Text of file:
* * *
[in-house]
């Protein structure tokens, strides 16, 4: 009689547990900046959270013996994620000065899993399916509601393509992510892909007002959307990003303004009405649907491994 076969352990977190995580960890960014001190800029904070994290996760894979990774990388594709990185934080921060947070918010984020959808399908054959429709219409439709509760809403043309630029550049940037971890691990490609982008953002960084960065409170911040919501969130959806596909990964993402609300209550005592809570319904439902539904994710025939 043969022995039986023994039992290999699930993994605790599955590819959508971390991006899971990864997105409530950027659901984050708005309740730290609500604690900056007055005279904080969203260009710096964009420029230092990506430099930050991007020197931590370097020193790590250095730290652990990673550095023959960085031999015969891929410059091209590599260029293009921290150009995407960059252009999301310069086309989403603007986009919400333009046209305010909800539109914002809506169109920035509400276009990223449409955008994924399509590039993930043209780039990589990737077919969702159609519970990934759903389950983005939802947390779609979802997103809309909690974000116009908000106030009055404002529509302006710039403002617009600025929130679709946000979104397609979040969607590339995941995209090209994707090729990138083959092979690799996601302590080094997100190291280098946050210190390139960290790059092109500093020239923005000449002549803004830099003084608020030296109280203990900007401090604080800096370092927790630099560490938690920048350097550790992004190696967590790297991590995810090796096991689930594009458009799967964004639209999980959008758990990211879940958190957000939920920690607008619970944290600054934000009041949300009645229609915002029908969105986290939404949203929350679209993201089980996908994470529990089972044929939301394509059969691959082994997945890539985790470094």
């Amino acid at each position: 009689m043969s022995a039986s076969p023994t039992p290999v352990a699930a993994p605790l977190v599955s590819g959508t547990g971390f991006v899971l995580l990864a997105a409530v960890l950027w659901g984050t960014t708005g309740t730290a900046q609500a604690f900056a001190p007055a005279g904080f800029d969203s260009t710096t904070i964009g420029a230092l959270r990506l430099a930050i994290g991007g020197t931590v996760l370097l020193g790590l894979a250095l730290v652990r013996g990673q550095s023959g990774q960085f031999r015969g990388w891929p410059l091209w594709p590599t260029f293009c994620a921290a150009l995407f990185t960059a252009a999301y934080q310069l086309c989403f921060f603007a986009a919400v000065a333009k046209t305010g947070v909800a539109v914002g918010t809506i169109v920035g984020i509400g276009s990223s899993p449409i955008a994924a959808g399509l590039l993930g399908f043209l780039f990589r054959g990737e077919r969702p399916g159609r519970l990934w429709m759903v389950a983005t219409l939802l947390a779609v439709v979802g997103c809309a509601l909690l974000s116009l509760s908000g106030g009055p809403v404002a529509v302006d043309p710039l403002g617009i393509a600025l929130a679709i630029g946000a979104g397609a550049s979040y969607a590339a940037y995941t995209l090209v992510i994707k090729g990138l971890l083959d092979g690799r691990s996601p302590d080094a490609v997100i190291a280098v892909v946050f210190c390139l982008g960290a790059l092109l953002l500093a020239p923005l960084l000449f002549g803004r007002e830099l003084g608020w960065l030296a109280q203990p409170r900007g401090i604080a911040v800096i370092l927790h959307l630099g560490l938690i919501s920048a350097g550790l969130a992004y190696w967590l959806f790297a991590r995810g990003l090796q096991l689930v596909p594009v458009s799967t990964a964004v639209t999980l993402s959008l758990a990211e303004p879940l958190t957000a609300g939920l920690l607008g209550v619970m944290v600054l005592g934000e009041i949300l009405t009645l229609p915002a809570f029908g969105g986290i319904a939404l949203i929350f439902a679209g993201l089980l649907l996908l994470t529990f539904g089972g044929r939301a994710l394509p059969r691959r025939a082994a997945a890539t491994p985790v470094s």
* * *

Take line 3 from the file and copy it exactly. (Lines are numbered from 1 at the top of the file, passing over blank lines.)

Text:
């Amino acid at each position: 009689m043969s022995a039986s076969p023994t039992p290999v352990a699930a993994p605790l977190v599955s590819g959508t547990g971390f991006v899971l995580l990864a997105a409530v960890l950027w659901g984050t960014t708005g309740t730290a900046q609500a604690f900056a001190p007055a005279g904080f800029d969203s260009t710096t904070i964009g420029a230092l959270r990506l430099a930050i994290g991007g020197t931590v996760l370097l020193g790590l894979a250095l730290v652990r013996g990673q550095s023959g990774q960085f031999r015969g990388w891929p410059l091209w594709p590599t260029f293009c994620a921290a150009l995407f990185t960059a252009a999301y934080q310069l086309c989403f921060f603007a986009a919400v000065a333009k046209t305010g947070v909800a539109v914002g918010t809506i169109v920035g984020i509400g276009s990223s899993p449409i955008a994924a959808g399509l590039l993930g399908f043209l780039f990589r054959g990737e077919r969702p399916g159609r519970l990934w429709m759903v389950a983005t219409l939802l947390a779609v439709v979802g997103c809309a509601l909690l974000s116009l509760s908000g106030g009055p809403v404002a529509v302006d043309p710039l403002g617009i393509a600025l929130a679709i630029g946000a979104g397609a550049s979040y969607a590339a940037y995941t995209l090209v992510i994707k090729g990138l971890l083959d092979g690799r691990s996601p302590d080094a490609v997100i190291a280098v892909v946050f210190c390139l982008g960290a790059l092109l953002l500093a020239p923005l960084l000449f002549g803004r007002e830099l003084g608020w960065l030296a109280q203990p409170r900007g401090i604080a911040v800096i370092l927790h959307l630099g560490l938690i919501s920048a350097g550790l969130a992004y190696w967590l959806f790297a991590r995810g990003l090796q096991l689930v596909p594009v458009s799967t990964a964004v639209t999980l993402s959008l758990a990211e303004p879940l958190t957000a609300g939920l920690l607008g209550v619970m944290v600054l005592g934000e009041i949300l009405t009645l229609p915002a809570f029908g969105g986290i319904a939404l949203i929350f439902a679209g993201l089980l649907l996908l994470t529990f539904g089972g044929r939301a994710l394509p059969r691959r025939a082994a997945a890539t491994p985790v470094s």